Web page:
This tenderloin gets an assist from dark brown sugar, paprika
As its name implies, the tenderloin is one of the most tender cuts of pork, and comes from the full loin.
It’s mild in flavour and takes well to rubs, marinades and sauces. Tenderloins range in weight from 10 ounces to 1½ pounds. I prefer the smaller 10- to 12-ounce tenderloins and look for those when I am shopping for meat.
I love coating the tenderloin with my simple “crusty” barbecue rub of dark brown sugar, salt, pepper and paprika. The sugar in the rub helps to create a nice crust on the pork, and thus the name. After applying the rub, I sear the tenderloin over direct heat on both sides and then move it to indirect heat to finish cooking. Depending on the size of the tenderloin, the entire cooking time will be between 15 and 20 minutes, making it perfect for a quick weekday meal.
If you are using a meat thermometer, cook the tenderloin to a medium end temperature of 145 to 150 F. Don’t be alarmed if the inside is still a bit pink. This is the way that pork today should be served. If you cook it until it is well done, it will be dry and much less tasty. Once the meat rests for three to five minutes, slice it on the diagonal and serve with a generous slather of Jezebel Sauce.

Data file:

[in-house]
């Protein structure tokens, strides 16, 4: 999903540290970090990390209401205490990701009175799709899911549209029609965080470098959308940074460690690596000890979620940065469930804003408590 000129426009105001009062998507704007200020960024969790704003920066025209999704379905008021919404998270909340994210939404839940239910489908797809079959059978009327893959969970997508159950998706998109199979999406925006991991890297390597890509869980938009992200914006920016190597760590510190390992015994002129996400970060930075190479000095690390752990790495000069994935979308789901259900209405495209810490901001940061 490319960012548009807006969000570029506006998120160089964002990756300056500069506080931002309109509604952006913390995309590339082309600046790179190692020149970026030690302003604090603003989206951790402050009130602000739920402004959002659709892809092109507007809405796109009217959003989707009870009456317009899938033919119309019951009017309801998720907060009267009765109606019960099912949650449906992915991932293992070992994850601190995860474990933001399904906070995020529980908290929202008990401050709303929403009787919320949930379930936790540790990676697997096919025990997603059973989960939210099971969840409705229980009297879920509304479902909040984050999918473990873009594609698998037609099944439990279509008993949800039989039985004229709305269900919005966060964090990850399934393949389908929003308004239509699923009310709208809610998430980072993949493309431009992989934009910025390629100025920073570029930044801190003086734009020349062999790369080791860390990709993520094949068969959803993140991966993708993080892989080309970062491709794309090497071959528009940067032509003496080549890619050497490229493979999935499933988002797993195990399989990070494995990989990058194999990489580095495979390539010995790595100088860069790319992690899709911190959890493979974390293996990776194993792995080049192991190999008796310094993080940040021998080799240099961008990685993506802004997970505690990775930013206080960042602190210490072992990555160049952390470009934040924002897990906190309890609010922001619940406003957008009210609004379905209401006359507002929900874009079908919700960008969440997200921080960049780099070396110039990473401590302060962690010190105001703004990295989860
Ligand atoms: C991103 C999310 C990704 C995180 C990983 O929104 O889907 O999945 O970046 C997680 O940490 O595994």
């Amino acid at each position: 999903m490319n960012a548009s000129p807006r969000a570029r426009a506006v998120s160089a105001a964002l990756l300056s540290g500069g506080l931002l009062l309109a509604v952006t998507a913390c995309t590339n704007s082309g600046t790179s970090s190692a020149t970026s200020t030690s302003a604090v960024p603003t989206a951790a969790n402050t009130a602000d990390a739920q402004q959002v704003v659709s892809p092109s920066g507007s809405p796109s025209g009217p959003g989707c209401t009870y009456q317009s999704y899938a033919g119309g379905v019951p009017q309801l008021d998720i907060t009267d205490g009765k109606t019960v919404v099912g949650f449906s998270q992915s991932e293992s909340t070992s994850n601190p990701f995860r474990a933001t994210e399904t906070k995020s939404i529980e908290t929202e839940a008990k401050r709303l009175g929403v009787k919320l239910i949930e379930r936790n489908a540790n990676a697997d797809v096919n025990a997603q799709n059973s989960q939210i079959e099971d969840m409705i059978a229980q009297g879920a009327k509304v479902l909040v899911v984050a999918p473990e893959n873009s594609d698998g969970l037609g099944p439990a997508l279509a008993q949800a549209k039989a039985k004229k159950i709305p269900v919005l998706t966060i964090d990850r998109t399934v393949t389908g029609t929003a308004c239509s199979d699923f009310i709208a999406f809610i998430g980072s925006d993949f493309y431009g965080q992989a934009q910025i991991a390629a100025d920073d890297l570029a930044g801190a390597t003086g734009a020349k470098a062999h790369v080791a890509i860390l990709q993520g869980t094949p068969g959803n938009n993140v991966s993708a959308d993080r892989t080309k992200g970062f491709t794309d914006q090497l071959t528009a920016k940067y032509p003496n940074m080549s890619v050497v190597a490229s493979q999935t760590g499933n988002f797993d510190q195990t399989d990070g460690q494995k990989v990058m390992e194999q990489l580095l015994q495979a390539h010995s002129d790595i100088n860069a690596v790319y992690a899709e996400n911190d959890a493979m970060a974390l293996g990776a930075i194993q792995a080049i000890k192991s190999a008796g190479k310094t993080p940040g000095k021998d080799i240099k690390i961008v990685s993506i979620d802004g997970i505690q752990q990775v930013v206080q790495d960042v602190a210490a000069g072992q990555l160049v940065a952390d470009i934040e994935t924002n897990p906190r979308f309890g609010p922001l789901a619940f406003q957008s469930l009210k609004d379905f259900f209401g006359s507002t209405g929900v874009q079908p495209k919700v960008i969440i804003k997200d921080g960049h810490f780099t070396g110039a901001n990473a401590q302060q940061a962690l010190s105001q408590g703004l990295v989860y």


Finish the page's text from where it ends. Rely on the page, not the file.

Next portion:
If you aren’t familiar with Jezebel Sauce, think of it as the less popular southern sister to Hot Pepper Jelly.
Jezebel Sauce is thought to have its origins along the Gulf coast, where it appears in community cookbooks as far back as the 1950s. Growing up in North Carolina, I saw it served as an appetizer, spooned over cream cheese, and accompanied by crackers. But I always thought that it was begging to be served with pork. Regardless of where it came from, it is very good with crackers and cream cheese but it makes an amazing sauce for grilled pork and sausages.
The unusual flavours of sweet pineapple, zippy horseradish and the heat of dry mustard complement the smoky grilled pork tenderloin.
Traditionally, Jezebel Sauce is made with pineapple preserves and apple jelly, but lately, I have had a hard time finding pineapple preserves so I made it with puréed canned pineapple and apple jelly. The texture is a bit looser but I like the tang of the uncooked pineapple.
Depending on the size of the tenderloin, the entire cooking time will be between 15 and 20 minutes, making it perfect for a quick weekday meal.